Digital Disruption in Telecom, Part 3: The Power Shift to the Customer

This is part three in a three-part series on digital disruption in the telecom industry. Read the first and second installments, and stay tuned for a new thought leadership piece at the beginning of December.

Over the past two blogs, we’ve discussed how eSIM, IoT, digital identity and blockchain are converging. eSIMs have made it easier for customers to switch between the plans network operators offer. With IoT, companies with thousands or millions of devices equipped with eSIMs can switch connectivity from one plan to another. Customers can authenticate themselves on their mobile device and securely log into other services with digital identity, and blockchain ensures all these interactions are secure.

These four technologies place the customer at the center, driving digital customer experience 2.0. And digital customer experience 2.0 is all about choice. Before, customers could choose any device, any time, anywhere. Now, not only can they do that, but they can also choose any network operator and any plan, and switch between them at will. Customers can also have multiple plans from different vendors activated at the same time.

This customer power shift puts network operators in a tough spot. If a customer has a new eSIM smartphone that they buy directly from an equipment provider like Apple, they can swap across vendors quite easily. And they can swap plans quite easily, too. In fact, there could be a scenario where customers with a surplus of data could sell their excess data to other mobile users cheaper than they could get it from the network operator themselves.

Now, many skeptics argue that this is far from this being a reality. But what if there was a layer sitting between the network operators and the mobile subscribers—say, a global MVNO with agreements and integrations in place with all the key carriers? What if they leveraged eSIM and mobile identity and could offer this to their global customer base?

This is no longer a futuristic projection—it’s already happening. A company called KeepGo has 119 operators signed up as an MVNO across 105 countries. KeepGo are offering eSIM phones with digital identity and blockchain built in. In short, KeepGo is a decentralized exchange for mobile data, letting users buy, sell, or exchange megabytes of data around the world. When customers need to roam to a different country, they can buy data for that country from subscribers in that country. In essence, they’ve created a new customer exchange that puts customers on the top and the carriers on the bottom.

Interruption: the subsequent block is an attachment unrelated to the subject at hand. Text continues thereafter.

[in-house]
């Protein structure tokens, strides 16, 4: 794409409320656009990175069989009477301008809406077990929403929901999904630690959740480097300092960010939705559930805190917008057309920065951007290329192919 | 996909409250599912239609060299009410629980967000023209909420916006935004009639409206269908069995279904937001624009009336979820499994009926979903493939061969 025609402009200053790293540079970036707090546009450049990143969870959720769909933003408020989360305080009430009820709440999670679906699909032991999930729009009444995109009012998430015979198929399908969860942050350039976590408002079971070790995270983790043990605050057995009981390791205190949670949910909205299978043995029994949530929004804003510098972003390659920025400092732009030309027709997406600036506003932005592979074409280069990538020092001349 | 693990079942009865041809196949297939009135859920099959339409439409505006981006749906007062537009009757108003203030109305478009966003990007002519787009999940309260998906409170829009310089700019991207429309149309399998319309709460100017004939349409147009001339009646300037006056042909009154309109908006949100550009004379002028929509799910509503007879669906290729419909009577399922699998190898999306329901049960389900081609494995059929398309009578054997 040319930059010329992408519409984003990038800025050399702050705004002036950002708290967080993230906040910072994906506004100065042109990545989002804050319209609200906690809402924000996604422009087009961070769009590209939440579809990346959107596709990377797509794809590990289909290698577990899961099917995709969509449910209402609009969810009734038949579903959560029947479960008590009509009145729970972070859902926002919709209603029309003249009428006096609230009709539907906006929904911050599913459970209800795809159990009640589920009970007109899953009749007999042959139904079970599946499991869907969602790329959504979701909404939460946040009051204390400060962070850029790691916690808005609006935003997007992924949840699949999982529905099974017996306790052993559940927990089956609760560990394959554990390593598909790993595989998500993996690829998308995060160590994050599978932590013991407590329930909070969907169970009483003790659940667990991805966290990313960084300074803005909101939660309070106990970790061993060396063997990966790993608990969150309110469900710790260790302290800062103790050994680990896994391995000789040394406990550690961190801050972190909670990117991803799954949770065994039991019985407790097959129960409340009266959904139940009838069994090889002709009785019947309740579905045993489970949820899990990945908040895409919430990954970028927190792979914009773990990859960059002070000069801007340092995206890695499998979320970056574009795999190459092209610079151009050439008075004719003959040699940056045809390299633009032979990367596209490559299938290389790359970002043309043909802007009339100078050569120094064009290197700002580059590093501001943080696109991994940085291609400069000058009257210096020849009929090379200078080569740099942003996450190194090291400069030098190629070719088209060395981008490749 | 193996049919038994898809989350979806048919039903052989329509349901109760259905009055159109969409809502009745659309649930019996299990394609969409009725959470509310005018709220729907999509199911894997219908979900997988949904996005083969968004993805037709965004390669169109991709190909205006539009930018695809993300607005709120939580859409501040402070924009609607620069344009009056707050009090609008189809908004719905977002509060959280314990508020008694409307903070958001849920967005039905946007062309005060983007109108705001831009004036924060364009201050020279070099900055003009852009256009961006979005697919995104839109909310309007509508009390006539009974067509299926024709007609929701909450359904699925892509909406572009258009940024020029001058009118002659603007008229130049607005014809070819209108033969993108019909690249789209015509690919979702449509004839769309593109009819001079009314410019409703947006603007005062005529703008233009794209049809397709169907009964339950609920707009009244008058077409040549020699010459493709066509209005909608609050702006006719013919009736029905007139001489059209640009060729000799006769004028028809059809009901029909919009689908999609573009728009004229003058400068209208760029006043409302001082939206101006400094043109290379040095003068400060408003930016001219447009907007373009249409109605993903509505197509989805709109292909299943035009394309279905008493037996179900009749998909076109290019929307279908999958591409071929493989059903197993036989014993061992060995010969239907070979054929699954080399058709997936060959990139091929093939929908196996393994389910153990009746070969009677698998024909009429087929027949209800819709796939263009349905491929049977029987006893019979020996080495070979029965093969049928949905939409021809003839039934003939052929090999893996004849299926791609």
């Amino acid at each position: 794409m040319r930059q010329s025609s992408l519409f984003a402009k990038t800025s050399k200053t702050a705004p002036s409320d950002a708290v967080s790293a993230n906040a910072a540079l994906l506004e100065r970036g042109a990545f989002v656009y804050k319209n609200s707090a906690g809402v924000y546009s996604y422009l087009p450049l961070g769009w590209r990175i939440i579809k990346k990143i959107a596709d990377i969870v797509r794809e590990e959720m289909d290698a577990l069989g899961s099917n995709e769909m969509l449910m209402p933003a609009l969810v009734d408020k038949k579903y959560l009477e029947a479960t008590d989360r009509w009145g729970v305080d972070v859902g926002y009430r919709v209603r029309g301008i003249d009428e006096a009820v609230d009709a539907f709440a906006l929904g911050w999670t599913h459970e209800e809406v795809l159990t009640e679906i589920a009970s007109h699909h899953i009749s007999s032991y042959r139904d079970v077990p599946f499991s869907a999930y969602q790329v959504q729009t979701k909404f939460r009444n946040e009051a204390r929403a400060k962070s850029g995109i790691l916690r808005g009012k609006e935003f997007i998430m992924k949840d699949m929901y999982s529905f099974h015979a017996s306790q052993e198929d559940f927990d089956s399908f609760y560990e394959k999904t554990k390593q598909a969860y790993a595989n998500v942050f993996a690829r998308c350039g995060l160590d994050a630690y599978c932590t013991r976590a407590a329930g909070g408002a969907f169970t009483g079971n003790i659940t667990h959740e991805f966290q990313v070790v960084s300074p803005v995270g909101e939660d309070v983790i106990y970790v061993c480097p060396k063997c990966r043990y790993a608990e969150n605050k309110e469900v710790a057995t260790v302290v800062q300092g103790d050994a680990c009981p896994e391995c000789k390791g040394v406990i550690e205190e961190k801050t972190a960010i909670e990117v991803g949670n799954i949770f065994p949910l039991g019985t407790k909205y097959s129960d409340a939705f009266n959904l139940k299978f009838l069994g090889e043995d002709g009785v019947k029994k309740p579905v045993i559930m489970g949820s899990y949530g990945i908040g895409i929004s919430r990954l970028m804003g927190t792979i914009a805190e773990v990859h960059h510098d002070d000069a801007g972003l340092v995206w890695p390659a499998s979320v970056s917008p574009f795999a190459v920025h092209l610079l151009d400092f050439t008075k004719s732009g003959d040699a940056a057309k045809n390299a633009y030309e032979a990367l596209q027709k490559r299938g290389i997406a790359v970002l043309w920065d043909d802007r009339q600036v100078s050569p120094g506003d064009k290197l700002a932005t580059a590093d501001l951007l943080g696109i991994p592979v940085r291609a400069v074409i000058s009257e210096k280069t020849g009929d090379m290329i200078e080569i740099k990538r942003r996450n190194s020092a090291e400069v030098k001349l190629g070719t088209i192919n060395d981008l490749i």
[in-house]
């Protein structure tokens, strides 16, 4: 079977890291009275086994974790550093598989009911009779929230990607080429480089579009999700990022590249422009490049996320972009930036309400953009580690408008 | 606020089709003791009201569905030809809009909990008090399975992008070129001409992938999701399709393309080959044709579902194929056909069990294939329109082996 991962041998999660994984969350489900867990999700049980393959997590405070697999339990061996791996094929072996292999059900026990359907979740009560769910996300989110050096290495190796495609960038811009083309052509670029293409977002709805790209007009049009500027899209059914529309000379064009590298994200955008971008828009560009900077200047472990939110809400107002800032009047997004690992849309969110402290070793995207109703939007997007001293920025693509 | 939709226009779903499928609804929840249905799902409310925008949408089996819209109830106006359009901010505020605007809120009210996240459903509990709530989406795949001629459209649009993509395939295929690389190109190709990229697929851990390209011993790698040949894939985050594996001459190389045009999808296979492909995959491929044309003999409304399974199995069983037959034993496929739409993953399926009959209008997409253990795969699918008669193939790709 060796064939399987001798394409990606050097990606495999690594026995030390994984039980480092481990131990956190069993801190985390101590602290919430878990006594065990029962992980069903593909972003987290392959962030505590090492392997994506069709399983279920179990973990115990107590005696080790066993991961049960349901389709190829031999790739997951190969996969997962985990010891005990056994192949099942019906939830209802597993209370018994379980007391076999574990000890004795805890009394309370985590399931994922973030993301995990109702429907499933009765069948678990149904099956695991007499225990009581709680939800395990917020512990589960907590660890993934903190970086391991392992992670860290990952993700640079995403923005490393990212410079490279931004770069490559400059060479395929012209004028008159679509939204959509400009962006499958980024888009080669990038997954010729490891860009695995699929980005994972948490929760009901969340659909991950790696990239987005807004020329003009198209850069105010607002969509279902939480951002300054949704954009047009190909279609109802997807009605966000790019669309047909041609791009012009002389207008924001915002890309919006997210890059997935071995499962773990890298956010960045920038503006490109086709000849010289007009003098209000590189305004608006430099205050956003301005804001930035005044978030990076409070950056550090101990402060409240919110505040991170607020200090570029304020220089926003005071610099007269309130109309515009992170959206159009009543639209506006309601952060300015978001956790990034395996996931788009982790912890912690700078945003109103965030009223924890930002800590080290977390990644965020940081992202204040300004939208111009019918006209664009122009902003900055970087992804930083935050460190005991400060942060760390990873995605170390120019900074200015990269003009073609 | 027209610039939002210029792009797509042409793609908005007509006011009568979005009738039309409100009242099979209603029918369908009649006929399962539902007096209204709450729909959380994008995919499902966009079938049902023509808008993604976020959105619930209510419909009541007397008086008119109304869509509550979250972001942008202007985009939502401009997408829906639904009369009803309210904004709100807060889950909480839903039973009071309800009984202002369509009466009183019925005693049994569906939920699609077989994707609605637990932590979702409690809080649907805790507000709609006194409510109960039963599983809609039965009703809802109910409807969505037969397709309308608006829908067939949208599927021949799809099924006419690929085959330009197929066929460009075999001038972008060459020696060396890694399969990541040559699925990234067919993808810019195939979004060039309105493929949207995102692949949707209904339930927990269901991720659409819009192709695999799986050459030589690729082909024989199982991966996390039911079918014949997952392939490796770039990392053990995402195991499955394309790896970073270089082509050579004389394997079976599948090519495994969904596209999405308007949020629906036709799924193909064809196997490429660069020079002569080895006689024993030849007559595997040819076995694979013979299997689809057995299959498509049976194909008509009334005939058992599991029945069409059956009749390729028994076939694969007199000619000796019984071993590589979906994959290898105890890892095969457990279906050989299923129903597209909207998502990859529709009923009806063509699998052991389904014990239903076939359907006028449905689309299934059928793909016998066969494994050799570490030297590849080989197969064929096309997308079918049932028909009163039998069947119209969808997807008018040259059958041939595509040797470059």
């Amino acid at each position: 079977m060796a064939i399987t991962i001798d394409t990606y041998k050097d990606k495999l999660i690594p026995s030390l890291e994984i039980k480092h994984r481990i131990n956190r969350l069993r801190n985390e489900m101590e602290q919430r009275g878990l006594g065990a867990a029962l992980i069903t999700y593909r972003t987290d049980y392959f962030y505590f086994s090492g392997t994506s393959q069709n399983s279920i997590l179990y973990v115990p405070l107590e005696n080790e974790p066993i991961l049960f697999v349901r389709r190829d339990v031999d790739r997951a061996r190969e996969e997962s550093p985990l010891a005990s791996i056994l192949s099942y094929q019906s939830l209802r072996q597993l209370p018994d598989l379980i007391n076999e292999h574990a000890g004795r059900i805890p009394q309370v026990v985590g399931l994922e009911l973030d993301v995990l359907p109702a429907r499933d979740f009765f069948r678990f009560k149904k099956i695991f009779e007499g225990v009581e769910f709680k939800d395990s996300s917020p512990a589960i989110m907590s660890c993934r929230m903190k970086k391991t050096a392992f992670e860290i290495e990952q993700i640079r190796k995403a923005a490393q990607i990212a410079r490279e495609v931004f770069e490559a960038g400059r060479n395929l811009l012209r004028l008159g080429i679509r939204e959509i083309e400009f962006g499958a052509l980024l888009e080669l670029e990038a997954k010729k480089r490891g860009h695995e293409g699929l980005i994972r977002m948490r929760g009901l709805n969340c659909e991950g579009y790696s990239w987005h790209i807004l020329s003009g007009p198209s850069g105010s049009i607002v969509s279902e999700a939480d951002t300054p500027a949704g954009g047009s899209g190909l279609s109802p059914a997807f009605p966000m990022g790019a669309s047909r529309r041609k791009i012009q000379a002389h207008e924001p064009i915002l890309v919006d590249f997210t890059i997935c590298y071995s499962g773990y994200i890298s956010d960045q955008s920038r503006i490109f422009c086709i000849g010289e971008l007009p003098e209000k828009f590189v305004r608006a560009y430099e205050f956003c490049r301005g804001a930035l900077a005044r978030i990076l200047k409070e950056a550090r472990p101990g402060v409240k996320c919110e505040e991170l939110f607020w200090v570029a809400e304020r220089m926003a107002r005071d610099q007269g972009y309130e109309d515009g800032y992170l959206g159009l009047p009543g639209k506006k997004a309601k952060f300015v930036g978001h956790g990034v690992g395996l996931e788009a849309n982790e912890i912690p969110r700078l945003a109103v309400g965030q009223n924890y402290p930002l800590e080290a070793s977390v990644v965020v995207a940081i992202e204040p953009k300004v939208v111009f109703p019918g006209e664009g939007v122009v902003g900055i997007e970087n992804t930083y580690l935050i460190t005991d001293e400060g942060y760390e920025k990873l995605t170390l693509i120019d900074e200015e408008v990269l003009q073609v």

If customers can now leverage the best plans and networks for their connectivity, without going to a mobile network operator, then the convergence of eSIM, digital identity and blockchain means network operators are now just commodity players. They’ll only be used when customers need them, and the envious relationships they once had with customers will further weaken. Customers can now sidestep the carriers to purchase connectivity and do it with multiple carriers across the world.

This is exciting for customers as they no longer have to be tied to a specific network or plan. They can choose the plan that suits them for the time that suits them, no matter where they are in the world, and do it easily and seamlessly without having to buy additional SIM cards.

But as a network operator, this means eSIM and blockchain are going to shift mobile data subscriber ownership. And when you think about network operators today, their whole core business is mobile. This shift in customer power is going to do exactly what OTT did to the cable industry with cord cutting. That last hold network operators had on customers is about to be torn away by eSIM, mobile identity and blockchain.

So how can network operators avoid commoditization? We’ll break that down at the beginning of December.

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Link: Digital Disruption in Telecom, Part 3: The Power Shift to the Customer